* InformedDeformity / HistoricalBeautyUpdate: Henry V goes out of his way to apologize to Catherine for his looks, and in real life he had facial scars from an earlier battle. In this production, [[http://www.britishmuseum.org/images/event_hiddleston_henry_V_304x384.jpg this is what he looks like]].
* KissingTheGround: Bolingbroke kisses the English sand after he returns from exile, as does Richard II after he returns from Ireland.
* LargeHam: Hotspur. Otherwise, mostly averted, which is surprising considering that it's Shakespeare. Speech is delivered as dialogue rather than verse. Even two great speeches of ''Theatre/HenryV'' are delivered in a more subdued way than usual.
* LooksLikeJesus: [[http://25.media.tumblr.com/tumblr_mijusui36y1rywehbo1_1361415343_cover.jpg Richard II.]] This is implied to be a calculated gesture to emphasize Richard's belief in the divinity of kingship.
* MomentKiller:
** Deliberately invoked by Hal and Doll Tearsheet; they set up the sheriff to be a cockblocker as a way to 1. make the sheriff uncomfortable 2. [[FakeOutMakeOut give Hal a reasonable excuse]] for sending the sheriff and his men away without searching the house (and arresting Falstaff) and 3. make the sheriff ''extremely'' uncomfortable. It works.
** The sheriff also kills another moment that has nothing to do with sex: for the first time, Hal has let on to Falstaff that their friendship cannot and will not survive his ascent to the throne. Before Falstaff can properly respond, the sheriff arrives.
* NarratorAllAlong: The narrator (Creator/JohnHurt) of Henry V is really Henry's squire as an old man.
* OffWithHisHead: Bolingbroke has Bushy and Green beheaded on-screen.
* PatrickStewartSpeech: Subverted by John of Gaunt's famous speech about the greatness of England, as the end of the speech suggests that it is doomed. Actually delivered in this version by PatrickStewart.
* PunchClockVillain: The French ambassador, at least from the in-universe point of view of the English, comes off this way. He's constantly bringing Henry V bad news and rude messages, but both he and Henry acknowledge that it's just his job to convey messages, not to control for content.
* SadClown: Simon Russell Beale's Falstaff has definite shades of this, particularly evident in his "honor" monologue before the Battle of Shrewsbury. While he's definitely very much the LovableCoward (like ''all'' iterations of the Fat Man), the harsh realities of war seem to sadden him just as much as they frighten him.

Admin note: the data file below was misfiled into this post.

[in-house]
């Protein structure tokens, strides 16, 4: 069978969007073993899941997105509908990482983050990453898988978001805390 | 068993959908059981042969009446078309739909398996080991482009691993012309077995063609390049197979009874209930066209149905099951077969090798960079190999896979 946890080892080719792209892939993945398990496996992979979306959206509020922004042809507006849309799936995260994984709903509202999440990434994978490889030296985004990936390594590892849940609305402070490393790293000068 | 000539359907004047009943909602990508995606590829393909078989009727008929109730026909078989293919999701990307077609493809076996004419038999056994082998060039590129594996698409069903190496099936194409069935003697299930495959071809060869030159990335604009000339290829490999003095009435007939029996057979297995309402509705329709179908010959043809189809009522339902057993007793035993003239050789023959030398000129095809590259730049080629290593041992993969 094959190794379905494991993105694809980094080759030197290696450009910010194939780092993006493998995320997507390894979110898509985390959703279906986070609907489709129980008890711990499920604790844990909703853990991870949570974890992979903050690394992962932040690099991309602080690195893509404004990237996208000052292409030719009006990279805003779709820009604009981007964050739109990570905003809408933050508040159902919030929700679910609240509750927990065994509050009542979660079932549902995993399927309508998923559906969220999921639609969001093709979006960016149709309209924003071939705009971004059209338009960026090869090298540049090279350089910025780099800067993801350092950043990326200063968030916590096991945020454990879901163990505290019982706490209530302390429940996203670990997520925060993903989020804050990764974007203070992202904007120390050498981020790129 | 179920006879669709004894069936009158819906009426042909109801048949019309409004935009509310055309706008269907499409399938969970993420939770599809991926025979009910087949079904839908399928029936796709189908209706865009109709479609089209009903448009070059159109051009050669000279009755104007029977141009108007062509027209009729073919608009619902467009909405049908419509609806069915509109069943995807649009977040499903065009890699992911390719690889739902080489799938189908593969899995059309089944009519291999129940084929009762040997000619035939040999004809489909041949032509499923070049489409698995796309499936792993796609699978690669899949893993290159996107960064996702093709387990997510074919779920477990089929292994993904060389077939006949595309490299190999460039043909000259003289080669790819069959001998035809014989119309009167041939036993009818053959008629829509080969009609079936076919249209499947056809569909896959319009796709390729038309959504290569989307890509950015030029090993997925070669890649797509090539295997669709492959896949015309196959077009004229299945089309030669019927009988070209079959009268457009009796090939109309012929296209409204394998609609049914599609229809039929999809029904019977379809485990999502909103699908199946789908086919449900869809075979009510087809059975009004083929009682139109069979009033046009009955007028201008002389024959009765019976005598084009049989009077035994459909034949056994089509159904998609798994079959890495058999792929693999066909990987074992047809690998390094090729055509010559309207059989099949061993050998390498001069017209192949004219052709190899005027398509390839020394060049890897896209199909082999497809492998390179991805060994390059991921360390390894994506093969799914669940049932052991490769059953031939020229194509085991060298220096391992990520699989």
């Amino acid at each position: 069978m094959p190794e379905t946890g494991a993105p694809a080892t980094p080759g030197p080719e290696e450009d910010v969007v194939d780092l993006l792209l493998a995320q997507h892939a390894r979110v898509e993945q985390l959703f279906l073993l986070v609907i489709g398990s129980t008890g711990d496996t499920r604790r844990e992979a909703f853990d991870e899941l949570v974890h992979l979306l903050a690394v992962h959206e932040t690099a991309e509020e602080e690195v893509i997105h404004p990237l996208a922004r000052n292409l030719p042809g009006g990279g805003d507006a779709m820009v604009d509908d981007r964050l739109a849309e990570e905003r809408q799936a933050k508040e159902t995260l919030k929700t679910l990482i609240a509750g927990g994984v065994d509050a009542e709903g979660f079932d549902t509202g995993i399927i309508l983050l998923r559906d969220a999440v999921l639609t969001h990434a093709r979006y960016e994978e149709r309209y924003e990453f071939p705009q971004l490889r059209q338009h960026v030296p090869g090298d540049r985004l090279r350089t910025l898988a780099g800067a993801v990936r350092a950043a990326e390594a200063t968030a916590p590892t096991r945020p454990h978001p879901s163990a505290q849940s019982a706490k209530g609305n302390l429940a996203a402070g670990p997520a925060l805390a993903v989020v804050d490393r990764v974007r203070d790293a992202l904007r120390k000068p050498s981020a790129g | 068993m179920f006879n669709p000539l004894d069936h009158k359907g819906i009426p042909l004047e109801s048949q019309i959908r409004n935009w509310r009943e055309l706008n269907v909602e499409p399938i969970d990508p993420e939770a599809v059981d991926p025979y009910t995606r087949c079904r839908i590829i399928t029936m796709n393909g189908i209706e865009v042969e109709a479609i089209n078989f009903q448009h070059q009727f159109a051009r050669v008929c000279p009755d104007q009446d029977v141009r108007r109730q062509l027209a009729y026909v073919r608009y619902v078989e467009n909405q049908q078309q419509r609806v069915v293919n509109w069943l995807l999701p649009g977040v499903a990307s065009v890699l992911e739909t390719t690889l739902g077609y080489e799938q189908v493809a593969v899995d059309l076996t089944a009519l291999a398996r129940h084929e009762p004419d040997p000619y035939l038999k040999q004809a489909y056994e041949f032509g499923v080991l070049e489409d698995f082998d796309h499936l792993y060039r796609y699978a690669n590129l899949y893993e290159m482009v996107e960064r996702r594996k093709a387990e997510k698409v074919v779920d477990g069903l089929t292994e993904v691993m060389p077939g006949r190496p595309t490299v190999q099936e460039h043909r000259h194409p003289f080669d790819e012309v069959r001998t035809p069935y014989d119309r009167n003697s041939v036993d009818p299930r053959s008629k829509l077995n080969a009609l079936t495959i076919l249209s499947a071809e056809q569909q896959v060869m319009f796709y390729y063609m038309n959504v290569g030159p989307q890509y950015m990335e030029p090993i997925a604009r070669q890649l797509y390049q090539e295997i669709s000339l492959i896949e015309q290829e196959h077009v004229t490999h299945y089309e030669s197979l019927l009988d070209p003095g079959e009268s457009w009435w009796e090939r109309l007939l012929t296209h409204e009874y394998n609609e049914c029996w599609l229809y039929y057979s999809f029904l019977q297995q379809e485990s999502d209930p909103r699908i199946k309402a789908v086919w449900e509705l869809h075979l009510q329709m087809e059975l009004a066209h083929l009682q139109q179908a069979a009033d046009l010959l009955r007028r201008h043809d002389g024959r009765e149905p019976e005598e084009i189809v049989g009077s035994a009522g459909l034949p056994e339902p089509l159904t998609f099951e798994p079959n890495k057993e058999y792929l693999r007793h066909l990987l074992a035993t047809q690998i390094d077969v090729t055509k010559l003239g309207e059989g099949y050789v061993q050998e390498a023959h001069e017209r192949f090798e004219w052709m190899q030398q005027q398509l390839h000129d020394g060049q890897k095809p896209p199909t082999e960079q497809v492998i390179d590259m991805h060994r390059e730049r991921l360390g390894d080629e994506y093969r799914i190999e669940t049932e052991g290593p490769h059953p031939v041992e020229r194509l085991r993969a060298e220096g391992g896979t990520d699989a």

* ShirtlessScene: One for Hal and Poins and two towels.
* SissyVillain: Played with with Richard, who's more of an AntiVillain[=/=]TragicHero than a villain. Still, the contrast between his delicate effeminacy and obvious homosexuality and Henry's more conventional, heterosexual manliness is striking.
* SparedByTheAdaptation: In the full text of ''Henry V,'' the Boy is killed with his fellow pages while guarding the luggage. In this production, he survives to old age [[spoiler: and at the end is revealed to be the Chorus.]]
* TimeShiftedActor: Henry IV (Bolingbroke) is played by Rory Kinnear as a young man and JeremyIrons when he's older.
* TokenMinority: In Richard II, the Bishop of Carlisle is black; though nobody seems to notice. It's kind of difficult to ignore it once he says the line "O forfend it God/ That in a Christian climate, souls refined/ Should show so heinous, '''''black''''', obscene a deed!"
** Also, in ''Henry V'', the Duke of York is black, despite being the same individual as the Aumerle of ''RichardII'', who's played by a white actor. (Few productions make the connection between the two characters, however.)
* TrainingMontage: Featured over the opening credits of ''Richard II'' as Bolingbroke and Mowbray prepare for their duel.
* TheWisePrince: Henry V starts out rather fresh-faced and dashing, but the toll of his decisions and the demands of leadership weigh him down more and more as his story unfolds. Then he dies.
* WhatHappenedToTheMouse: Douglas has two scenes in HenryIVPart1 and is never mentioned again. In the play, Hal is so impressed by his courage in battle that he releases him without a ransom, but this scene is omitted. It's a shame, too, because Hal's account of Douglas's capture paints him in a much better light than the DirtyCoward noblemen who get sentenced to death by King Henry in the same scene.
** Poins' role as one of Hal's friends is somewhat expanded on in this version, and yet he still drops off the face of the earth part of the way through ''Part 2''.